The concept of stylus phantasticus (or ’fantastic style’) as it was expressed in free keyboard music of the north German Baroque forms the focus of this book. Exploring both the theoretical background to the style and its application by composers and performers, Paul Collins surveys the development of Athanasius Kircher’s original concept and its influence on music theorists such as Brossard, Janovka, Mattheson, and Walther. Turning specifically to fantasist composers of keyboard works, the book examines the keyboard toccatas of Merulo, Fresobaldi, Rossi and Froberger and their influence on north German organists Tunder, Weckmann, Reincken, Buxtehude, Bruhns, Lubeck, Bohm, and Leyding. The free keyboard music of this distinguished group highlights the intriguing relationship at this time between composition and performance, the concept of fantasy, and the understanding of originality and individuality in seventeenth-century culture.
Table of Contents
Contents: Preface; Classifications of musical style during the 17th and early 18th centuries; Kircher's Musurgia universalis (1650) and the stylus phantasticus; The stylus phantasticus in 18th-century writings: Janovka, Brossard, Mattheson, Walther, and Grassineau; The origins of the stylus phantasticus and the style's relationship to rhetoric; The free keyboard works of the north German organ school and the stylus phantasticus; Conclusion; Notes; Bibliography; Index.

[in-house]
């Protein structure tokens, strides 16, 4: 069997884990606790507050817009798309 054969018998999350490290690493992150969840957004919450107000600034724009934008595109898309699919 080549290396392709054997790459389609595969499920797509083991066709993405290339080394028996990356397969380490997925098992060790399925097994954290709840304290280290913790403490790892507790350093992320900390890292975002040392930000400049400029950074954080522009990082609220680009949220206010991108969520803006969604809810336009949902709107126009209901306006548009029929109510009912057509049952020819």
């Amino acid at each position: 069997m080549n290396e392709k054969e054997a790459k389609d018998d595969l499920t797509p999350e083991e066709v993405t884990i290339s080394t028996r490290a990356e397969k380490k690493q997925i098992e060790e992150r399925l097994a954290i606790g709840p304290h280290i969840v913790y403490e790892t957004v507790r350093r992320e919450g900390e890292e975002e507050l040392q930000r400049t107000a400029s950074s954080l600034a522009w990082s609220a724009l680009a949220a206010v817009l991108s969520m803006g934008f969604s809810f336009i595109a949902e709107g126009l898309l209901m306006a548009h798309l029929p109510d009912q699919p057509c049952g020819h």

Dr Paul Collins is Lecturer in the Department of Music, Mary Immaculate College, University of Limerick, Ireland.
'This lucid and thorough survey of the 17th- and 18th-century writings on the fantastical style brings to life the vital relationship between these theoretical works and the musical monuments of the north German masters. I recommend this book for students, enthusiasts, and scholars'. David Yearsley, Cornell University, USA '... an invaluable source of information and comment... This book is a mine of information, it is eminently readable, and provides inspiration and understanding in a very complex area of repertoire. Every organist (and harpsichordist) should read it and be prepared to rethink how they approach some very well known works!' Choir and Organ '... this work magnificently summarizes all the relevant historical treatises and current literature concerning the term stylus phantasticus... highly recommended for scholars interested in seventeenth-century theories of musical style.' Notes ’Collins skillfully guides the reader... we [...] welcome his scholarship... Dr Collins's research is thorough and meticulous.’ The American Organist '... Collins has provided a more richly nuanced and culturally sensitive discussion than previously available of the theoretical concepts of the seventeenth century, how these concepts changed over time, and the ways that an understanding of this process of change in the conceptual frameworks can be applied to provide a deeper understanding of the fantastical music of the late seventeenth century.' Journal of the Society for Musicology in Ireland ’... a rigorous examination of the history of the style, in both its various theoretical and practical manifestations... Anyone interested in style classification during the Baroque era would benefit from reading Collins's lucid and thoroughly researched account of the topic... a major addition to the scholarly literature on the history of musical style, and it should encourage scholars and performers alike to consider the improvisatory qualities of the north German organ